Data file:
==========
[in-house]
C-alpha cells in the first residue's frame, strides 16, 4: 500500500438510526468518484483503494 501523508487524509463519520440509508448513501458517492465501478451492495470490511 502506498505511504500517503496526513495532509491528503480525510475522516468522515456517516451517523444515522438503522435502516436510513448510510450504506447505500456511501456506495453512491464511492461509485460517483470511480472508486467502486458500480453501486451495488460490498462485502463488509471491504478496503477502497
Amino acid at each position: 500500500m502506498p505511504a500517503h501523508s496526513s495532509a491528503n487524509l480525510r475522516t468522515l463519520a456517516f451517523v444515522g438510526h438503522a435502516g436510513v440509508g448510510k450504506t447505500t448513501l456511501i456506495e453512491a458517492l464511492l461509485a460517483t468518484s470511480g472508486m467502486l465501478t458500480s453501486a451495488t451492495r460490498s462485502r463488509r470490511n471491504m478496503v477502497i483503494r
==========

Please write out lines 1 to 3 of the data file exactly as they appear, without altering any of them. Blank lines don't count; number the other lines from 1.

[in-house]
C-alpha cells in the first residue's frame, strides 16, 4: 500500500438510526468518484483503494 501523508487524509463519520440509508448513501458517492465501478451492495470490511 502506498505511504500517503496526513495532509491528503480525510475522516468522515456517516451517523444515522438503522435502516436510513448510510450504506447505500456511501456506495453512491464511492461509485460517483470511480472508486467502486458500480453501486451495488460490498462485502463488509471491504478496503477502497
Amino acid at each position: 500500500m502506498p505511504a500517503h501523508s496526513s495532509a491528503n487524509l480525510r475522516t468522515l463519520a456517516f451517523v444515522g438510526h438503522a435502516g436510513v440509508g448510510k450504506t447505500t448513501l456511501i456506495e453512491a458517492l464511492l461509485a460517483t468518484s470511480g472508486m467502486l465501478t458500480s453501486a451495488t451492495r460490498s462485502r463488509r470490511n471491504m478496503v477502497i483503494r